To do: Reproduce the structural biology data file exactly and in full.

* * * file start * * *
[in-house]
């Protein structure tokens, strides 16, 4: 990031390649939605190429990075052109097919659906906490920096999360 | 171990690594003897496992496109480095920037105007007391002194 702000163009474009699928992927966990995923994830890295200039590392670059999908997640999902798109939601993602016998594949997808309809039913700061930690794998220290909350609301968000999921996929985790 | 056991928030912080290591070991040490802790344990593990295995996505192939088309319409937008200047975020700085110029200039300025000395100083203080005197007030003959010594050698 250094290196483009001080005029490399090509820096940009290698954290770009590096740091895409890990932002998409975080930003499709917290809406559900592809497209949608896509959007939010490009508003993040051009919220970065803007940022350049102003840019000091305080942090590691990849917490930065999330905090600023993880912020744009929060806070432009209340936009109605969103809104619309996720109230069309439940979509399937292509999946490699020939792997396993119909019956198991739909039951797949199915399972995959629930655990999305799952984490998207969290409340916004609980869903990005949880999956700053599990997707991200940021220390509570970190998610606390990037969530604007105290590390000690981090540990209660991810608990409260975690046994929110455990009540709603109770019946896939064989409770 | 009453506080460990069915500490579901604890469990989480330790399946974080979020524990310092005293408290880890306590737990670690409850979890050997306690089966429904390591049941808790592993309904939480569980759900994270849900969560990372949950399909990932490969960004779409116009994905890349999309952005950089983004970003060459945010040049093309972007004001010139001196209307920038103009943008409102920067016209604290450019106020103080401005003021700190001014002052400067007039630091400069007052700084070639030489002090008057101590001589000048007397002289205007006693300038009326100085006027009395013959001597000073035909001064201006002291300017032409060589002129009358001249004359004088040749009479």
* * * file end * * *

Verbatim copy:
[in-house]
């Protein structure tokens, strides 16, 4: 990031390649939605190429990075052109097919659906906490920096999360 | 171990690594003897496992496109480095920037105007007391002194 702000163009474009699928992927966990995923994830890295200039590392670059999908997640999902798109939601993602016998594949997808309809039913700061930690794998220290909350609301968000999921996929985790 | 056991928030912080290591070991040490802790344990593990295995996505192939088309319409937008200047975020700085110029200039300025000395100083203080005197007030003959010594050698 250094290196483009001080005029490399090509820096940009290698954290770009590096740091895409890990932002998409975080930003499709917290809406559900592809497209949608896509959007939010490009508003993040051009919220970065803007940022350049102003840019000091305080942090590691990849917490930065999330905090600023993880912020744009929060806070432009209340936009109605969103809104619309996720109230069309439940979509399937292509999946490699020939792997396993119909019956198991739909039951797949199915399972995959629930655990999305799952984490998207969290409340916004609980869903990005949880999956700053599990997707991200940021220390509570970190998610606390990037969530604007105290590390000690981090540990209660991810608990409260975690046994929110455990009540709603109770019946896939064989409770 | 009453506080460990069915500490579901604890469990989480330790399946974080979020524990310092005293408290880890306590737990670690409850979890050997306690089966429904390591049941808790592993309904939480569980759900994270849900969560990372949950399909990932490969960004779409116009994905890349999309952005950089983004970003060459945010040049093309972007004001010139001196209307920038103009943008409102920067016209604290450019106020103080401005003021700190001014002052400067007039630091400069007052700084070639030489002090008057101590001589000048007397002289205007006693300038009326100085006027009395013959001597000073035909001064201006002291300017032409060589002129009358001249004359004088040749009479």